There was a time when my mother coveted something called “Singapore Saris” – these were imported polyester items that were considered more fashionable than the Indian equivalent. We refer to cars as “German” and pay a premium even if they are manufactured in India. And it’s not just us – a global survey says that people feel good about buying stuff from Germany, Japan and US.
It isn’t just about having a great product it is also about how it makes us feel and whether we trust that country to produce things that are good in that dimension. Coca Cola sells not just a fizzy drink but the image of the Good American Life that it has assiduously built over years. Apple says “designed in California” because across the world California stands for “cool”. American movies are big cultural ambassadors – many of us know a lot about the US though movies and songs. When we go into a McDonald’s we’re going in for a taste of that culture, not just the food.
Joseph Nye coined the term “soft power” back in the 1970s. Nye defined soft power as “the ability to get what you want through attraction rather than through coercion.” He also noted that soft power “could be developed through relations with allies, economic assistance, and cultural exchanges.” Joseph Nye spoke about the impact of soft power on a nation’s political strength.
Vocal for Local needs more push on local branding. Businesses should want to make in India. And people should want to buy from India. We all want competence at a price, and we want to feel good about ourselves when we use that product or service. The narrative matters as much as the functional benefit.
Mind you these movements come in waves and if you’d like to test your knowledge of Indian brands with a twisty local history do try this tough quiz.
In 2009 I was privileged to attend the one and only TED conference that took place in India (not to be confused with the TEDx which proliferated literally to every street corner). Shashi Tharoor India’s then Minister of State for External Affairs talked about India as a soft power and it is still relevant today. In his talk Mr Tharoor cites the example of the European racing towards an Indian in a foreign airport pleading “You’re an Indian, can you help me with my laptop?”
When Indian IT started out it was battling a negative country image which it overcame by sheer technical excellence and a dollop of savvy marketing. Now, anything IT from India benefits from the country’s reputation in this space.
India has steadily built its reputation in areas like pharma, IT services and tech, automobiles, and telecom. But even these industries could benefit from a stronger country brand.
Now US, Germany, Japan are also economic powerhouses and you could say that helps with their brand though it is of course a chicken and egg story. But what about tiny Faroe Island? They are using low cost techniques to build a brand. China struggles with soft power too. But they do have government resources working on it and may also start channeling their internet celebrities to achieve this.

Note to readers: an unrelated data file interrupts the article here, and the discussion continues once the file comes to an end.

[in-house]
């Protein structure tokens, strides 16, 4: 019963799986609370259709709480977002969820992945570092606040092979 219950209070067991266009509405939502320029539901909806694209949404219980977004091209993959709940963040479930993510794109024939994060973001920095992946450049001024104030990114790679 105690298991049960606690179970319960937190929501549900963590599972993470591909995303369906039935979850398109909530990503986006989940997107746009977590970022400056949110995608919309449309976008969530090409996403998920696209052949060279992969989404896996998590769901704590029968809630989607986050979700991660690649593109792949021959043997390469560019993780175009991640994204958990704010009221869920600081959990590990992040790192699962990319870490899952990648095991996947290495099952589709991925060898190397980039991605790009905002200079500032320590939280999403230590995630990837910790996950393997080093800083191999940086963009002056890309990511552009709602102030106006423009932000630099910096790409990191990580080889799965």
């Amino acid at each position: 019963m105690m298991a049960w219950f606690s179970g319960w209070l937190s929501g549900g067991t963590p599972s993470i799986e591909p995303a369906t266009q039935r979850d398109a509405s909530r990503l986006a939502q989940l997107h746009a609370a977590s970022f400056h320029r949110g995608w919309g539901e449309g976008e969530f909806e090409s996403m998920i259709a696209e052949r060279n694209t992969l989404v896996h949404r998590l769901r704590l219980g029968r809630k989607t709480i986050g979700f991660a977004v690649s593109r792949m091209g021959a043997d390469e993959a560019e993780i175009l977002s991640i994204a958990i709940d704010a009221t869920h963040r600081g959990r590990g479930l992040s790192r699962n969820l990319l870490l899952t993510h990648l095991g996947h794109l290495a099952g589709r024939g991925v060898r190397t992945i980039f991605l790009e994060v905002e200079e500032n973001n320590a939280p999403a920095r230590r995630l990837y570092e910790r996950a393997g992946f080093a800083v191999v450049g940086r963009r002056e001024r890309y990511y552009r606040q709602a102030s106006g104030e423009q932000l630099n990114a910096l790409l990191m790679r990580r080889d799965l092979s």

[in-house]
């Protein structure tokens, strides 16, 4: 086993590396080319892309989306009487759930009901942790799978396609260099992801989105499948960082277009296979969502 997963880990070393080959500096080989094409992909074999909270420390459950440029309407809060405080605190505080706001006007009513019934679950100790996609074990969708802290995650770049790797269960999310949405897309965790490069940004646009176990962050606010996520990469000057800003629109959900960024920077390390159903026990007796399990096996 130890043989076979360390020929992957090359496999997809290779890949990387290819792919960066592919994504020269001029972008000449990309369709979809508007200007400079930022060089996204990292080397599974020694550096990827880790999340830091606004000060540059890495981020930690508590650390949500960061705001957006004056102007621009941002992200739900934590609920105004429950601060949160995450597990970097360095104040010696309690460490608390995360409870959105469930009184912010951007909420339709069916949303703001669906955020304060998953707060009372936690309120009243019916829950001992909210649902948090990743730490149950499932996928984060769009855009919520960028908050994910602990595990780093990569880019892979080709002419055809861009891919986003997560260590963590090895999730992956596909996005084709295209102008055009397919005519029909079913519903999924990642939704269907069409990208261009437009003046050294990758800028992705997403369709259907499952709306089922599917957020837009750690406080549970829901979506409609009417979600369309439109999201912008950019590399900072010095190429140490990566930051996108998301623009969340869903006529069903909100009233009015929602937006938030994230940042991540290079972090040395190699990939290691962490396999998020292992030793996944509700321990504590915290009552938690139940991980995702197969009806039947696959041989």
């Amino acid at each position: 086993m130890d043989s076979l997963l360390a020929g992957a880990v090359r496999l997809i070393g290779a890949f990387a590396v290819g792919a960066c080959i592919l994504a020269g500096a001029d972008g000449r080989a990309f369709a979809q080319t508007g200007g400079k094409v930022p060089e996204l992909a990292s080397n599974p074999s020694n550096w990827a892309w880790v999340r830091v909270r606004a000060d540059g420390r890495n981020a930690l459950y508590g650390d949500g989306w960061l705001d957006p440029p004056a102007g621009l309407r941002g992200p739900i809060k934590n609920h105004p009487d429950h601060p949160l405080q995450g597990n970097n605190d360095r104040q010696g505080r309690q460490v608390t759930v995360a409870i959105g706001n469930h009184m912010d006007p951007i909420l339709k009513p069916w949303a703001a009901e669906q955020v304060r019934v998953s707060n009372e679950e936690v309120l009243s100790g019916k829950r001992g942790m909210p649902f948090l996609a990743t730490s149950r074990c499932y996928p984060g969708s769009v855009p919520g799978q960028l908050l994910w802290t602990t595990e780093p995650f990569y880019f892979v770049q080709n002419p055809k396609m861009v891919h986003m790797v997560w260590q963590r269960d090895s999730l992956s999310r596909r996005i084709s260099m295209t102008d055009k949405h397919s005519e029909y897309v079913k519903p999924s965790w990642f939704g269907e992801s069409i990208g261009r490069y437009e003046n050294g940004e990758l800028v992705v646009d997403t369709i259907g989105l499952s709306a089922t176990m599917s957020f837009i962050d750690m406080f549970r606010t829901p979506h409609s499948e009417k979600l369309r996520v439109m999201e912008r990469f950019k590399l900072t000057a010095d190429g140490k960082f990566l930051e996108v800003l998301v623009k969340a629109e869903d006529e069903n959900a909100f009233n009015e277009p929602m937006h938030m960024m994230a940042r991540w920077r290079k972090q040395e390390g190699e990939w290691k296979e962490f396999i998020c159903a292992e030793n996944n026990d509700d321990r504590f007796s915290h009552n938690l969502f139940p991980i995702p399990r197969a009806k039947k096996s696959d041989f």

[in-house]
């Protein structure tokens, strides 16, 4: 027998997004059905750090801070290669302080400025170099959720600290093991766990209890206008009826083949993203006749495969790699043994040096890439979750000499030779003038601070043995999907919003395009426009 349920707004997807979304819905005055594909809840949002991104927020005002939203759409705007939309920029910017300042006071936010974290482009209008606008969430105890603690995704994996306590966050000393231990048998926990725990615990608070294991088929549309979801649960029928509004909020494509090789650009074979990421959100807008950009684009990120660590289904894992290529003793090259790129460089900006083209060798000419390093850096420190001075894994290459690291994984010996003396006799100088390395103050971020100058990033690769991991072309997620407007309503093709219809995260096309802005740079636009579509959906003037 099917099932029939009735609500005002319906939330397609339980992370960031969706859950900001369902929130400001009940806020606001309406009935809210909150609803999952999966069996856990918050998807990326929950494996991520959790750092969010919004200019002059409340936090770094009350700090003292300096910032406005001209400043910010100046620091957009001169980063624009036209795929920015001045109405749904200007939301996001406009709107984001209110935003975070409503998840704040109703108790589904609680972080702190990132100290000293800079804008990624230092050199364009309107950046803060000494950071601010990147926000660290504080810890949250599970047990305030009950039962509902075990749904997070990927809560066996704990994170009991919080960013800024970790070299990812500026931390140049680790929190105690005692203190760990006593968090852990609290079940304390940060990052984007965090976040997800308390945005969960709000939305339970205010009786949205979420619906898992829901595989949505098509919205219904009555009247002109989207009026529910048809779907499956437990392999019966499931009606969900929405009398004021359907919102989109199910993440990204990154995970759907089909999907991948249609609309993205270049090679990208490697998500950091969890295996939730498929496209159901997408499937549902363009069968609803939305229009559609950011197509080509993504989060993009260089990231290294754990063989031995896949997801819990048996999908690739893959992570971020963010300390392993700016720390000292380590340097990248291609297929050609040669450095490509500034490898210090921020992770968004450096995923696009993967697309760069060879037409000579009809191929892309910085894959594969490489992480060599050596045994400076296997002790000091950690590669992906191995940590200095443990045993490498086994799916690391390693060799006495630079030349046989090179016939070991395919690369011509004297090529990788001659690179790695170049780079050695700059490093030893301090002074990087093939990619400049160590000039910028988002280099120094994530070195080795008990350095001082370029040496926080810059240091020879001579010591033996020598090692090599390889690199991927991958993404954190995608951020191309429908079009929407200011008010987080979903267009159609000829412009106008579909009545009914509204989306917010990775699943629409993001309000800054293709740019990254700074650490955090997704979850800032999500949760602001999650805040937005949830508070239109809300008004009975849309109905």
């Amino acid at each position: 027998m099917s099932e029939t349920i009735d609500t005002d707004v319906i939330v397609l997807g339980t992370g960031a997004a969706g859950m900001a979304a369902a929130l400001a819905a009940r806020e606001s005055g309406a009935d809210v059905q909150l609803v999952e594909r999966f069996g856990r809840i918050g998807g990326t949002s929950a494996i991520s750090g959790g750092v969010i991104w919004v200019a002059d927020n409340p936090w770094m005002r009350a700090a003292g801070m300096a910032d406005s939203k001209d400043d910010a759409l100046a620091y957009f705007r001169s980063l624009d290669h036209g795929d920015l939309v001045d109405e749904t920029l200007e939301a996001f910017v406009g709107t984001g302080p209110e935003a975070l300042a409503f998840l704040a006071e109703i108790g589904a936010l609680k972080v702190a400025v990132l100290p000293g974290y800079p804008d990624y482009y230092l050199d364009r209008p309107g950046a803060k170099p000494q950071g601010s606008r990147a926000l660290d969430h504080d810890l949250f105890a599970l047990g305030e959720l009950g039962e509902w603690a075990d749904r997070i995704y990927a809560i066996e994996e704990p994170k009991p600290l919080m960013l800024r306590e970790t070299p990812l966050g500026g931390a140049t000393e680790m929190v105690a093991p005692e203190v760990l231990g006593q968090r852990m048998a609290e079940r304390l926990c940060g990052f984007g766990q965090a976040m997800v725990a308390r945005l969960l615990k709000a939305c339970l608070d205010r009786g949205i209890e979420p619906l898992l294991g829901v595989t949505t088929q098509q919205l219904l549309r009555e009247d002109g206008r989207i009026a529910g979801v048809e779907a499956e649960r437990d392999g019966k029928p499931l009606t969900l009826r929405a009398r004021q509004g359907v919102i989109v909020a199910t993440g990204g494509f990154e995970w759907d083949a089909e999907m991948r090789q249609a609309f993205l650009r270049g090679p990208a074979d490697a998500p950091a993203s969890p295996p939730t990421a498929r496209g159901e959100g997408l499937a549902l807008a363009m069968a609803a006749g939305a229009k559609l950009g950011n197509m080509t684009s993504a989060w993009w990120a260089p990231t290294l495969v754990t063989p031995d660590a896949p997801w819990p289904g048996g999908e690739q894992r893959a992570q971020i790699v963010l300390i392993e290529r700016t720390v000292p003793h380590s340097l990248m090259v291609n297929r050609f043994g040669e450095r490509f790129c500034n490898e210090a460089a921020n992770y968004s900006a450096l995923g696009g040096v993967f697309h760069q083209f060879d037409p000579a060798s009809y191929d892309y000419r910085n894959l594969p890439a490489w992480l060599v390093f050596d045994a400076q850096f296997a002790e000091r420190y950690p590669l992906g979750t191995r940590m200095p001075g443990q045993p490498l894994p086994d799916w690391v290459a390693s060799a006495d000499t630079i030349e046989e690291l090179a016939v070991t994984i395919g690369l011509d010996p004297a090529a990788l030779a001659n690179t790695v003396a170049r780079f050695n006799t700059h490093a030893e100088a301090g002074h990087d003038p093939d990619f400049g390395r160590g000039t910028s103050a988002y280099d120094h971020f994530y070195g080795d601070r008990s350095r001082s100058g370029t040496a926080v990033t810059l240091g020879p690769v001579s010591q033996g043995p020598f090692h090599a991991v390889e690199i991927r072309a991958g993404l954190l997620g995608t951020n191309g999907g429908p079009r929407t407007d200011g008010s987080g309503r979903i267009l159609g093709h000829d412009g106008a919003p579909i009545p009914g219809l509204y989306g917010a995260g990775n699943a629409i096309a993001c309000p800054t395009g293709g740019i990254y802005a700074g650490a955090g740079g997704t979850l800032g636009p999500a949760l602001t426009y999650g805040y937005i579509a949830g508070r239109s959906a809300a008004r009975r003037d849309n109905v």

There are a number of studies that rank countries on soft power. In the Future Brands version India ranks at 41. You can disagree with the ranking but it is good to look at the attributes that build a soft brand –
Dimensions of purpose
- Value System
- Quality of Life
- Business Potential
Dimensions of experience
4.Heritage & Culture
6.Made In (Products & Services)
You can decide for yourselves how we fare along each of these parameters. I think that there is sufficient content here to put together a very decent outreach program. And it must be an outreach program – not just an ad campaign.
Some of the obvious first-steps are:
- Set up a cultural outreach center like Alliance Francaise, USIS, British Library, Max Mueller in key countries ie our potential trading partners. This will help educate at least those who are interested in our culture, language, and educational opportunities.
- Either set up a world-class English-language media channel and take it global, or encourage the existing Indian media to do so. CNN, FOX News, Al-Jazeera, CCTV (China), BBC, Voice of America, all do their bit in promoting their country’s point of view to an international audience. This is a good channel for our thought leadership.
- Create a vibrant online presence to promote India’s interests. This is a modern tool and India, with its technological expertise should be able to leapfrog the others in savviness, relevance and content.
- India is seen among certain countries as a source of excellent education. Combine this with our technology brand and use this to push for international students to study in Indian institutes, and also for Indian centers of learning to set up shop outside the country. We can also look at a globally available and free online educational program that can be used both locally and overseas.
- We do have some very articulatepoliticians. We should get them out in front of the right audience through a GOI Speaker Bureau.
- Promote India’s heritage by standardising and franchising areas such as Yoga, Meditation, Nutrition, Art and Handicrafts. Today, these areas are already being monetised by other countries.
For those interested in knowing more on how country brand can be a marketing lever, there is a chapter on this in my 2009 book, No Money Marketing.